The coronavirus outbreak has hit the UK, affecting people not only in terms of health, but also having an impact on the economy and millions of people’s finances. This week, Chancellor of the Exchequer Rishi Sunak has announced an increase to Universal Credit, of £1,000 over the year.
Over the course of one year, this increase to the standard allowance works out at roughly an additional £83 per month.
Following the news, Polly Neate, chief executive of Shelter, said: “For the many thousands of people worrying about how they will pay rent, keep the lights on, and keep food in the fridge, today’s announcement will be a great relief.
“These are vital measures to strengthen the safety net and to keep people in work and they will significantly reduce the numbers of people at risk of losing their home.
“We are already hearing from people who are rapidly losing work and we think the Government may need to further increase Housing Benefit to cover average rents as well as introduce other measures to provide crucial security to these workers during this crisis.”
Ahead of the annoncement yesterday, the Resolution Foundation, published a briefing note on protecting families and firms from the impact of coronavirus.
Among the think-tank’s recommendations was the suggestion that Universal Credit and other beneifts rise by one-third – to £100 per week.
“To protect families affected from hardship, and strengthen the automatic stabilisers that support demand in the economy, the Government also needs to strengthen the social safety net,” it said.
“The main adult rate of out-of-work support in Universal Credit (UC) and other benefits should rise by one-third, to £100 per week, with equivalent increases in young-adult and couple rates. This would cost £10 billion over a year.
“The Government could go further and target a 10 per cent uprating of other elements of the means-tested benefit system (UC and tax credits), which would bring the total cost to £13 billion.”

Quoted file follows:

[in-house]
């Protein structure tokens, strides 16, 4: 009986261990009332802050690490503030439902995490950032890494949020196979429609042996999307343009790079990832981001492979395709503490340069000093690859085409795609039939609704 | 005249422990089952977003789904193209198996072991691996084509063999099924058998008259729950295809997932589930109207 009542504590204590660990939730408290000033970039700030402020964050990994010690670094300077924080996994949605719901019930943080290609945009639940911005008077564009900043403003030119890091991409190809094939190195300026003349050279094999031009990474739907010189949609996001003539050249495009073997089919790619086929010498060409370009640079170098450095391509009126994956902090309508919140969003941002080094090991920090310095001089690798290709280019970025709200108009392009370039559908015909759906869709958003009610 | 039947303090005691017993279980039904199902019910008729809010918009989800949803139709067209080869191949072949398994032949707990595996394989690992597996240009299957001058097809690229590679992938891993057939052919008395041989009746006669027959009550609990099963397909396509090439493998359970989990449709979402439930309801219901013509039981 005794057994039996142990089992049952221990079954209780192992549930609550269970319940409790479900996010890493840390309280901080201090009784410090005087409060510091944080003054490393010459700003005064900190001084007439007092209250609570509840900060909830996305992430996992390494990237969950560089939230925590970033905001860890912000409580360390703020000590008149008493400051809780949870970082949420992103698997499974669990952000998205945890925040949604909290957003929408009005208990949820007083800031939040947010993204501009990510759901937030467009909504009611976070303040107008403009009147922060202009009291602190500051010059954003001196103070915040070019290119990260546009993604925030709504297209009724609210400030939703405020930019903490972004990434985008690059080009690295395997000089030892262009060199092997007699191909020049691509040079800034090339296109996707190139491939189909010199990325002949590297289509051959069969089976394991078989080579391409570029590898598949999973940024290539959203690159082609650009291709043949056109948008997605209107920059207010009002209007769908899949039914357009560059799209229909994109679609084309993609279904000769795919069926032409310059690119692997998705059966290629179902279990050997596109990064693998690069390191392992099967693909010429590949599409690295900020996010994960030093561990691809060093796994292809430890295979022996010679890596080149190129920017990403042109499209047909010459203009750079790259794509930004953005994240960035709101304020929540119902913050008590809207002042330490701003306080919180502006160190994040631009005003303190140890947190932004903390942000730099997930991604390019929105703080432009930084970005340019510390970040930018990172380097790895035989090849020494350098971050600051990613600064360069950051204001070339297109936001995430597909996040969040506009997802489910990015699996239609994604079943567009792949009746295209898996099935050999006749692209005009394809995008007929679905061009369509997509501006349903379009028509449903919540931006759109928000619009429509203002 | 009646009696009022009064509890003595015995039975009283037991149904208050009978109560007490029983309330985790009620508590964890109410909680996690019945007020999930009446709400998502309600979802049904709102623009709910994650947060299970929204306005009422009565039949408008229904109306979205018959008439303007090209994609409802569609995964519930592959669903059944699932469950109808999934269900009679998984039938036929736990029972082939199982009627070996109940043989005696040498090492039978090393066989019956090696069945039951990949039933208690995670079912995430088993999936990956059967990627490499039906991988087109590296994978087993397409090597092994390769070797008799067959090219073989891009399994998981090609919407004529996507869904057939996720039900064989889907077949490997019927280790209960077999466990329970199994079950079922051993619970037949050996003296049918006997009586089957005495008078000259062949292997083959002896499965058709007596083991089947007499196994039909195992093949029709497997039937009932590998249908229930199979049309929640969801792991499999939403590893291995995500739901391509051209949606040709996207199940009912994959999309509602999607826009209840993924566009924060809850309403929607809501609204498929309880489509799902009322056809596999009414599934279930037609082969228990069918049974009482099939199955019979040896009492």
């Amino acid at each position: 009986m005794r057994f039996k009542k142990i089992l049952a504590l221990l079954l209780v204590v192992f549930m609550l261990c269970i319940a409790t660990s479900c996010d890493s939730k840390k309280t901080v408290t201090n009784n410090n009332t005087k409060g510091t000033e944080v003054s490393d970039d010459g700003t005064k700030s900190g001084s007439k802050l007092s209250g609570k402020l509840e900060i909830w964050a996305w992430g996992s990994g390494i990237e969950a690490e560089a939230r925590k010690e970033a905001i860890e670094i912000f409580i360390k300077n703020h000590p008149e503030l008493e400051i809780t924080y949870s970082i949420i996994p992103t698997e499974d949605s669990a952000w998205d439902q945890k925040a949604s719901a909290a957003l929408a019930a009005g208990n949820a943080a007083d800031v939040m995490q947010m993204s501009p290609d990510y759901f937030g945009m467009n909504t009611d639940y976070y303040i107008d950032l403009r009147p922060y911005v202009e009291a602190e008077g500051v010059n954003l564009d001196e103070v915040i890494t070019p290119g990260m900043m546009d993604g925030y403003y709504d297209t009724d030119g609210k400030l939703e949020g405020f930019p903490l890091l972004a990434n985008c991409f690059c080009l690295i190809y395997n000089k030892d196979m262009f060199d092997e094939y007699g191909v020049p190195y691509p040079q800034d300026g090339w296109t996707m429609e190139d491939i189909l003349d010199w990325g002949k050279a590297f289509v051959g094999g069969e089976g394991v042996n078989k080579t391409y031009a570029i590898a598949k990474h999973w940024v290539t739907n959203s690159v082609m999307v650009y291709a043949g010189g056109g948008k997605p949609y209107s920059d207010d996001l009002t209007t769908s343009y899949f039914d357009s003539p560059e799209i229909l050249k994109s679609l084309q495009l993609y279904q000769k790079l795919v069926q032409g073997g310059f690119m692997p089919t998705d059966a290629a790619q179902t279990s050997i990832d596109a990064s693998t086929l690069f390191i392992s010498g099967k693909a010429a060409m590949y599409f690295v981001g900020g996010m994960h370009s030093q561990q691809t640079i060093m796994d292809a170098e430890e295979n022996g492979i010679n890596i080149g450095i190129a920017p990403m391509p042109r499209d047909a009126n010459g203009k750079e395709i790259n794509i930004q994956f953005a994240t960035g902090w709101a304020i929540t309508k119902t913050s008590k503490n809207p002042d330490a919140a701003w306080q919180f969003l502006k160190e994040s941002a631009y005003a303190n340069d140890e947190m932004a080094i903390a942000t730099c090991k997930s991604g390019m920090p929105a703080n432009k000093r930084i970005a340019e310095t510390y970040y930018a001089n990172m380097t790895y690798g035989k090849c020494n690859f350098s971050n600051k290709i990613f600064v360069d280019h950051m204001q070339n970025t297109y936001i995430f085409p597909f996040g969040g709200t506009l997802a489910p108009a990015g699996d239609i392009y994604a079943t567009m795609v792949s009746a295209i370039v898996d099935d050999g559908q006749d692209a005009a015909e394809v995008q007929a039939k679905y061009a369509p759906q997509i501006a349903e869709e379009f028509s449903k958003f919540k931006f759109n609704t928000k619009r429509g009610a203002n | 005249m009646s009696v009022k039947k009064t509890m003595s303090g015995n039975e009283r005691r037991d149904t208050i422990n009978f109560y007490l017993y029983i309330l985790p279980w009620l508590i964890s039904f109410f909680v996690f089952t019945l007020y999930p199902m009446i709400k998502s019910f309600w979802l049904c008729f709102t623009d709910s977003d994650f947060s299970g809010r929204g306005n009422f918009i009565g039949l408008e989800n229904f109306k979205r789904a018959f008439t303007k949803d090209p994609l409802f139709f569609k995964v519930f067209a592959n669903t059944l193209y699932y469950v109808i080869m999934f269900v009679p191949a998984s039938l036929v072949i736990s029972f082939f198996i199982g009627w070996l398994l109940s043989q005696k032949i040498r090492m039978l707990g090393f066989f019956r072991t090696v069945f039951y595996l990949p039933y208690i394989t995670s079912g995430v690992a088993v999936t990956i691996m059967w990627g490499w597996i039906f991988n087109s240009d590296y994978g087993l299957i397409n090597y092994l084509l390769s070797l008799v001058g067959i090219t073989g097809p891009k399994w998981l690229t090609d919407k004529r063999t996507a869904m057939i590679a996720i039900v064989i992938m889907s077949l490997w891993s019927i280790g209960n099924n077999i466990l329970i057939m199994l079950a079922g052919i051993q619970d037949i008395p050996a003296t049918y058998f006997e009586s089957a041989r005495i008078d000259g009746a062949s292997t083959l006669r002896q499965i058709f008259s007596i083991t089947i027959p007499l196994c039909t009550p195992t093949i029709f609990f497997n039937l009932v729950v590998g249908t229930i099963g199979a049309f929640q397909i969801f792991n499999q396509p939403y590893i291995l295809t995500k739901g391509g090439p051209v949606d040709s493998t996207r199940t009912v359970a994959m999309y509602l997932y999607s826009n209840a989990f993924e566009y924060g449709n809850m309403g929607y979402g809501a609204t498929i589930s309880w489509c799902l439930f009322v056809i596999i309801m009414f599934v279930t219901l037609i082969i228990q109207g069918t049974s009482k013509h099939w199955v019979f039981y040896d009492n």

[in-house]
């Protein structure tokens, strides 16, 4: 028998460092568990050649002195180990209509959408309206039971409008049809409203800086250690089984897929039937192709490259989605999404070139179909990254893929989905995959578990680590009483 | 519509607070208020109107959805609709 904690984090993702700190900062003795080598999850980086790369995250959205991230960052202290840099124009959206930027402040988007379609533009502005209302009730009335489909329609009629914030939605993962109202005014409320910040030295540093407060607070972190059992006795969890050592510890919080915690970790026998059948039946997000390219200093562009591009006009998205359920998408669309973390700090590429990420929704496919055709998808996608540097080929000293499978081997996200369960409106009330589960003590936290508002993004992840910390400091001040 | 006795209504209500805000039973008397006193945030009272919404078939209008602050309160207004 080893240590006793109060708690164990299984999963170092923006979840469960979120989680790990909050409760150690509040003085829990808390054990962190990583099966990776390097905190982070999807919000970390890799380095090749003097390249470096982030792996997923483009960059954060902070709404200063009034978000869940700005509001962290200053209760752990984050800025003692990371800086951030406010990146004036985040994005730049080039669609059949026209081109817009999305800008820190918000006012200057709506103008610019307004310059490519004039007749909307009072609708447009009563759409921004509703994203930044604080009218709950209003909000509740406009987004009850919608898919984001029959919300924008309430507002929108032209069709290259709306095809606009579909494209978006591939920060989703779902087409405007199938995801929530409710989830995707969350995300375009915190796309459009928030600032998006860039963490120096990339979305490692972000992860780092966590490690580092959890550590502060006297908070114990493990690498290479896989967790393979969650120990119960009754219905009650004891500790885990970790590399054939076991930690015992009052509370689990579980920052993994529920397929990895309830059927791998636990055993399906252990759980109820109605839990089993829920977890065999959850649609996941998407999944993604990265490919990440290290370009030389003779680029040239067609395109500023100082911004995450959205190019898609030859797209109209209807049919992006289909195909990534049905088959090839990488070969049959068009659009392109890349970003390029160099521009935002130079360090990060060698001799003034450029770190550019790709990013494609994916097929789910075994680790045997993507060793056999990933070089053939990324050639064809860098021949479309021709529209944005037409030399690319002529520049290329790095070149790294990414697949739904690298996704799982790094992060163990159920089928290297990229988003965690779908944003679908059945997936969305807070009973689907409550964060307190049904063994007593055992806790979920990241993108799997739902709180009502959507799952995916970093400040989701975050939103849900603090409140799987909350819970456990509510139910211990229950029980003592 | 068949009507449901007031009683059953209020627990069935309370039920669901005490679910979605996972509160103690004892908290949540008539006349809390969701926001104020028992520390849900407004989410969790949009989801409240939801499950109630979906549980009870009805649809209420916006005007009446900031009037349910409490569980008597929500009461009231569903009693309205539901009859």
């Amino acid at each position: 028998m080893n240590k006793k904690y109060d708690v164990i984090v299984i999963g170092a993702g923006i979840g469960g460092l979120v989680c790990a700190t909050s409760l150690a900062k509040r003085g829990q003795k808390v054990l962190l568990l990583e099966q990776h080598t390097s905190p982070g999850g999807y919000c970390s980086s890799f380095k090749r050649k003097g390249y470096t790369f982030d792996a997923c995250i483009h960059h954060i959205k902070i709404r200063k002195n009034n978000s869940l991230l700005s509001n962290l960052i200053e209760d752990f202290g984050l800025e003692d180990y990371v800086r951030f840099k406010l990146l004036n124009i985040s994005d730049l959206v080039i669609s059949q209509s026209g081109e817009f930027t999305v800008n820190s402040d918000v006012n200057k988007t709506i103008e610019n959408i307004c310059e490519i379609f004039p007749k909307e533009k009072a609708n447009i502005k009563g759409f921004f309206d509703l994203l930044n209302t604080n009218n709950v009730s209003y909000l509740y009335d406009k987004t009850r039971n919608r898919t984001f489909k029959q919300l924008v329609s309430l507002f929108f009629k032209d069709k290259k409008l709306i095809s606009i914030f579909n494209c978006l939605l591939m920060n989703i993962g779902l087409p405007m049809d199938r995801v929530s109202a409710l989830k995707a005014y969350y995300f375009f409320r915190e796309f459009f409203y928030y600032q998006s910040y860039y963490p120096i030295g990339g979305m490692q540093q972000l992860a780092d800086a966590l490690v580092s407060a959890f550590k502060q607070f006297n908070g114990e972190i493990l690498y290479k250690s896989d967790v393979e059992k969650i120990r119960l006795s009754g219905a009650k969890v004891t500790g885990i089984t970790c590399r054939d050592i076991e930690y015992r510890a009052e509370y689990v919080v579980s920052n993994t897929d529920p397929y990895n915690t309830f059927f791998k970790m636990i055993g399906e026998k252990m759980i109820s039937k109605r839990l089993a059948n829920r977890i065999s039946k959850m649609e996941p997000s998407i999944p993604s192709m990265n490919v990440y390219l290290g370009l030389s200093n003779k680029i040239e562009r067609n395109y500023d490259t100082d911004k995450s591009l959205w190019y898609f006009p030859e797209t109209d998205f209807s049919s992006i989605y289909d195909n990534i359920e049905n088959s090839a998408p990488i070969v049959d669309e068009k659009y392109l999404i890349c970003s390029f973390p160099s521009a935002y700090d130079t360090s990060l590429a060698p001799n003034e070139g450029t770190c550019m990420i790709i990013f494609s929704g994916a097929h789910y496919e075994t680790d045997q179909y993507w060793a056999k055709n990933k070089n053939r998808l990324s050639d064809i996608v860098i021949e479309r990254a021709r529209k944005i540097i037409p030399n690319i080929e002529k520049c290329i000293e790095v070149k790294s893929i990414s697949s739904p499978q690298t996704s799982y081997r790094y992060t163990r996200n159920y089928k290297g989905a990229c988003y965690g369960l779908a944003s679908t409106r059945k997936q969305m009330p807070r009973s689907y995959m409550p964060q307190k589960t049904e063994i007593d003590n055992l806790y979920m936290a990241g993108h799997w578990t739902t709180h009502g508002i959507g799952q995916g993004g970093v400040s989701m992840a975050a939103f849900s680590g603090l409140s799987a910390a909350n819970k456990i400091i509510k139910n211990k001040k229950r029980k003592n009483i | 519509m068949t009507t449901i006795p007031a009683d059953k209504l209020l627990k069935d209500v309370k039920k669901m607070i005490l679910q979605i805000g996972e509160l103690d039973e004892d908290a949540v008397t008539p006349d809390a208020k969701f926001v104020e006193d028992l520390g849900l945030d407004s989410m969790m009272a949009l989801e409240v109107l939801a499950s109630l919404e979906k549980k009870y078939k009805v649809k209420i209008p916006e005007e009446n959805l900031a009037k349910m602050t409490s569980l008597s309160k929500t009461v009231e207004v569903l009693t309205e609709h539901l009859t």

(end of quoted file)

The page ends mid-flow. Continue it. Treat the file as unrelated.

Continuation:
Prior to the coronavirus outbreak, Universal Credit had been set to increase by 1.7 percent, in line with inflation, following the end to the government’s freeze on working-age benefits.
Under this freeze, the amount has stayed the same since April 2015.
This also includes a number of legacy benefits, with the following now also set to rise in April this year:
- Jobseeker’s Allowance
- Employment and Support Allowance
- Income Support
- Housing Benefit
- Universal Credit
- Child Tax Credits
- Working Tax Credits
- Child Benefit.
Research by the Resolution Foundation last year found that a lower income couple with children would be £580 a year worse off as a result of the freeze.
Elsewhere yesterday, the national poverty charity Turn2us announced it had updated its online benefits calculator, following the impact of the coronavirus pandemic.
The changes mean that people worried about not having enough money to live on during the coronavirus pandemic can access the most up-to-date and accurate information available, Turn2us said.
The updated version will allow the charity to run calculations that show peoples’ entitlement to welfare benefits, which includes contributory Employee Support Allowance (ESA), Statutory Sick Pay (SSP) and Universal Credit, with the latest government Coronavirus policies factored in.
Now, people using the Benefits Calculator tool will see six new questions, as well as some additional messages on the results page, helping peple affected by the coronavirus pandemic to find out what they’re entitled to, taking into account recent Department for Work and Pensions (DWP) policies which have been launched in response to the crisis.
Simone Ranson, Head of Digital at Turn2us, said: “We have updated our Benefits Calculator to reflect the latest government policy and we will keep updating it regularly to respond to any further changes.
“We urge anyone who is struggling with money as a result of the coronavirus panic to do a Benefit Calculation to find out what they are entitled to, and make a claim as soon as possible.”